I'm going to spend a bit more time writing about network automation. If networking is not part of what interests you, I'll try to make certain that you can tell from the title of my posts that it will not be of interest.
When defining configuration, I hate to repeat myself. Copy and paste is useful but has its risks. I get snagged when I'm doing a paste-and-modify but I forget the second step. Also, if you ever have to change the configuration in the future, any repeated data has to be fixed in many places.
In an ideal setup, we want to be able to declare configuration for each device in an autonomous system with as little repetition as possible.
This implies hierarchy but an important observation is that very few network architectures fit the neat and tidy mold of being able to be concisely defined in terms of a tree. More specifically, we can't assume that the parents of a tree tell us anything about what the children will be like. For example, a fabric switch may have leaves that are of type TOR-A and TOR-B.
It would be nice if we could declare a set of scopes that a device belongs to and those are used to determine the bulk of its common configuration with other similar devices.
Also, so that we may reason about how the configurations will be built deterministically, the scopes themselves must be defined with a property that indicates the order of application (or broadness/narrowness of scope).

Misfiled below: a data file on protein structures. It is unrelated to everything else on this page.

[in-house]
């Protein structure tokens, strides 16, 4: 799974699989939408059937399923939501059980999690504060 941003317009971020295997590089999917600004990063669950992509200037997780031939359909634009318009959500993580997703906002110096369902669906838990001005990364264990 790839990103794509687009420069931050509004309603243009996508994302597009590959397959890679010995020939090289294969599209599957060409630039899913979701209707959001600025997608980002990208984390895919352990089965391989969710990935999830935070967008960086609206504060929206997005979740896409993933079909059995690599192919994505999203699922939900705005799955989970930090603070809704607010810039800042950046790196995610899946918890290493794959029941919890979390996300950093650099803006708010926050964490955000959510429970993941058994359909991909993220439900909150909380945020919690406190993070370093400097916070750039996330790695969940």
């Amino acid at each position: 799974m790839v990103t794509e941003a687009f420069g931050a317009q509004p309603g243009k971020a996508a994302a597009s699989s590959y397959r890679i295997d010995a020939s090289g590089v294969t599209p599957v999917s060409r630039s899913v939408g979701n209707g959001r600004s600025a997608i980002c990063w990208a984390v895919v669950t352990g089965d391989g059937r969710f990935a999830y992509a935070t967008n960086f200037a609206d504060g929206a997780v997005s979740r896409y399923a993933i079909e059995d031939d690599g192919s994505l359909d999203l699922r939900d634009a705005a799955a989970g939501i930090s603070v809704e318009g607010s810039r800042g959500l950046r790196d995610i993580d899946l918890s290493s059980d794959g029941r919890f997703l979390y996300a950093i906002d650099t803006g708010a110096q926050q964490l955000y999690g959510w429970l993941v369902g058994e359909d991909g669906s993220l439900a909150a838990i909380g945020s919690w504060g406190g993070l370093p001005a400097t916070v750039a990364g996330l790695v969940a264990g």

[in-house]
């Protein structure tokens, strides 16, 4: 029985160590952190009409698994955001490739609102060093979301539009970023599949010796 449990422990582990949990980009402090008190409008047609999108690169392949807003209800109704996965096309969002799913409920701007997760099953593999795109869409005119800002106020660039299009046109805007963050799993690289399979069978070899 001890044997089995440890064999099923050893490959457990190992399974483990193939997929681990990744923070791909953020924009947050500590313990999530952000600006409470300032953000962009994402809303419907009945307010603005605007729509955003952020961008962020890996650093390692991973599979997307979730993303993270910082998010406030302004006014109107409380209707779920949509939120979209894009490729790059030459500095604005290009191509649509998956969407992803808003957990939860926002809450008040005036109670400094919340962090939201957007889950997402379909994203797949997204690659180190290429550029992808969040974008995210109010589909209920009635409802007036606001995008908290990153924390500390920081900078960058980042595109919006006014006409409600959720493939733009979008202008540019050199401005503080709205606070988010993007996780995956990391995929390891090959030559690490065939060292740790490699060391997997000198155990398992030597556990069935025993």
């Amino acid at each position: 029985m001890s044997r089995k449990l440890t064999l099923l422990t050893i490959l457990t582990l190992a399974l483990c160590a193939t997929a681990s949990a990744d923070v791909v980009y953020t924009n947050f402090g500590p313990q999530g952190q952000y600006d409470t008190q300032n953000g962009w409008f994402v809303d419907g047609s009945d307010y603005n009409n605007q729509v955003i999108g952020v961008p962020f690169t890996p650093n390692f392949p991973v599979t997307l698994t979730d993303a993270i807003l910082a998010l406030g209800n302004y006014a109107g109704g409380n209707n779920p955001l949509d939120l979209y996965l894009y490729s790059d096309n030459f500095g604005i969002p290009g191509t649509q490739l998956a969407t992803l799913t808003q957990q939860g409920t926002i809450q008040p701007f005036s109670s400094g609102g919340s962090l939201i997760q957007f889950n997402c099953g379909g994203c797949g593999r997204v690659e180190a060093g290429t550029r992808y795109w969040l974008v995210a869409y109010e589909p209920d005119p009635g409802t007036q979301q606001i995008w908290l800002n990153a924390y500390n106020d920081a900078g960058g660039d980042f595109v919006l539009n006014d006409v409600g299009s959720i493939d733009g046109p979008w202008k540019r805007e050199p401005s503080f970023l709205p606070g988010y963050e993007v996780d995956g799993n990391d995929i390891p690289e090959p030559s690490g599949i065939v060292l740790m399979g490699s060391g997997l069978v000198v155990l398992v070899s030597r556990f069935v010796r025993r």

Here I propose the definition of a new concept: "Config Scope Tags". Every device config declaration must begin identifying the list of memberships to Config Scopes.
Scope tags are defined and then arbitrarily assigned to each device. They can be used in a hierachical fashion but are not restrictive to any particular tree shape or method of inclusion. In this respect, they are similar to community tags in BGP.
An example set of Config Scope Tags applicable to a data center environment may be:
- All Sites
- Site Name
- Build/Architecture Revision
- Device Class - e.g. TOR/Fabric
- Device Model#/SKU/FRU
- Fabric Bank
- Pod ID
In order to achieve minimal repetition, each scope tag will have a property for order which establishes the order in which template variables are applied. 0 is the broadest of scope and values are applied first so that they may be overridden by more specific data. Subsequently higher broadness values added to the configuration hash in order.
0 should be reserved as a special value for All Sites. Applicable to all devices in all domains. This is the only global scope.
The narrowest scope is the device specific configuration.
Implicitly I was conceptualizing this as hierarchical YAML and I express my example in this way. But it can be stored in any form.
This is a definition of config scope tags and their order values.
This is a sample configuration for a TOR switch.